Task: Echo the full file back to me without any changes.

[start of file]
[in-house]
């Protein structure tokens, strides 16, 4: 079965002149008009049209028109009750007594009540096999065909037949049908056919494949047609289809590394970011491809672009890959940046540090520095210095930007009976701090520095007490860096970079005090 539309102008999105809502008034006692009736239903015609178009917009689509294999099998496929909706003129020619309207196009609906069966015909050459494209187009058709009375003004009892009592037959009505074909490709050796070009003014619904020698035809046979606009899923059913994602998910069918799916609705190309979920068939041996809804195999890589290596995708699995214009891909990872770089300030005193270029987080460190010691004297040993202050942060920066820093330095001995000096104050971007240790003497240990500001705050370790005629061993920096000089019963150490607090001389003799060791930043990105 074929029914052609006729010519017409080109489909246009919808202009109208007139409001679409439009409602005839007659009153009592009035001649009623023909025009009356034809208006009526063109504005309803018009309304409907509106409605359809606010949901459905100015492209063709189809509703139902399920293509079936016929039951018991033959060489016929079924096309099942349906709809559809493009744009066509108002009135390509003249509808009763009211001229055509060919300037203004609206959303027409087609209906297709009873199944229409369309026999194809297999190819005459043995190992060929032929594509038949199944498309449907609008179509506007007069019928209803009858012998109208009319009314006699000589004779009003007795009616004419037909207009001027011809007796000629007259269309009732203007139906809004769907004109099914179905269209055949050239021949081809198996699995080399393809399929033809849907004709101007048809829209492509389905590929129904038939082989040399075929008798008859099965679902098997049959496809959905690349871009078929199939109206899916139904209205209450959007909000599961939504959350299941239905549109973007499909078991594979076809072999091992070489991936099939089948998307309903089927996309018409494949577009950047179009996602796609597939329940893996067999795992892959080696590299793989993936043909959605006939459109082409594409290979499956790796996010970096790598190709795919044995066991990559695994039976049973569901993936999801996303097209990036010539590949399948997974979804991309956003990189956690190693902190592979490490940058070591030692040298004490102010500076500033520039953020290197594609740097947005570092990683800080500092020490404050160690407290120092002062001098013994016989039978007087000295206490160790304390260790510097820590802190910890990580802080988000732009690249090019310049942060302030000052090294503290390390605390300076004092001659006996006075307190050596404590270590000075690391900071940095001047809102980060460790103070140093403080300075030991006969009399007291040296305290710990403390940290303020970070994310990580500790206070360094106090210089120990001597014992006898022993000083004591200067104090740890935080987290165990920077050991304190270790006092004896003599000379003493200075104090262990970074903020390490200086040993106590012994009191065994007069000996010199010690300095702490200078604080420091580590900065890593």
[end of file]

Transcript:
[in-house]
């Protein structure tokens, strides 16, 4: 079965002149008009049209028109009750007594009540096999065909037949049908056919494949047609289809590394970011491809672009890959940046540090520095210095930007009976701090520095007490860096970079005090 539309102008999105809502008034006692009736239903015609178009917009689509294999099998496929909706003129020619309207196009609906069966015909050459494209187009058709009375003004009892009592037959009505074909490709050796070009003014619904020698035809046979606009899923059913994602998910069918799916609705190309979920068939041996809804195999890589290596995708699995214009891909990872770089300030005193270029987080460190010691004297040993202050942060920066820093330095001995000096104050971007240790003497240990500001705050370790005629061993920096000089019963150490607090001389003799060791930043990105 074929029914052609006729010519017409080109489909246009919808202009109208007139409001679409439009409602005839007659009153009592009035001649009623023909025009009356034809208006009526063109504005309803018009309304409907509106409605359809606010949901459905100015492209063709189809509703139902399920293509079936016929039951018991033959060489016929079924096309099942349906709809559809493009744009066509108002009135390509003249509808009763009211001229055509060919300037203004609206959303027409087609209906297709009873199944229409369309026999194809297999190819005459043995190992060929032929594509038949199944498309449907609008179509506007007069019928209803009858012998109208009319009314006699000589004779009003007795009616004419037909207009001027011809007796000629007259269309009732203007139906809004769907004109099914179905269209055949050239021949081809198996699995080399393809399929033809849907004709101007048809829209492509389905590929129904038939082989040399075929008798008859099965679902098997049959496809959905690349871009078929199939109206899916139904209205209450959007909000599961939504959350299941239905549109973007499909078991594979076809072999091992070489991936099939089948998307309903089927996309018409494949577009950047179009996602796609597939329940893996067999795992892959080696590299793989993936043909959605006939459109082409594409290979499956790796996010970096790598190709795919044995066991990559695994039976049973569901993936999801996303097209990036010539590949399948997974979804991309956003990189956690190693902190592979490490940058070591030692040298004490102010500076500033520039953020290197594609740097947005570092990683800080500092020490404050160690407290120092002062001098013994016989039978007087000295206490160790304390260790510097820590802190910890990580802080988000732009690249090019310049942060302030000052090294503290390390605390300076004092001659006996006075307190050596404590270590000075690391900071940095001047809102980060460790103070140093403080300075030991006969009399007291040296305290710990403390940290303020970070994310990580500790206070360094106090210089120990001597014992006898022993000083004591200067104090740890935080987290165990920077050991304190270790006092004896003599000379003493200075104090262990970074903020390490200086040993106590012994009191065994007069000996010199010690300095702490200078604080420091580590900065890593």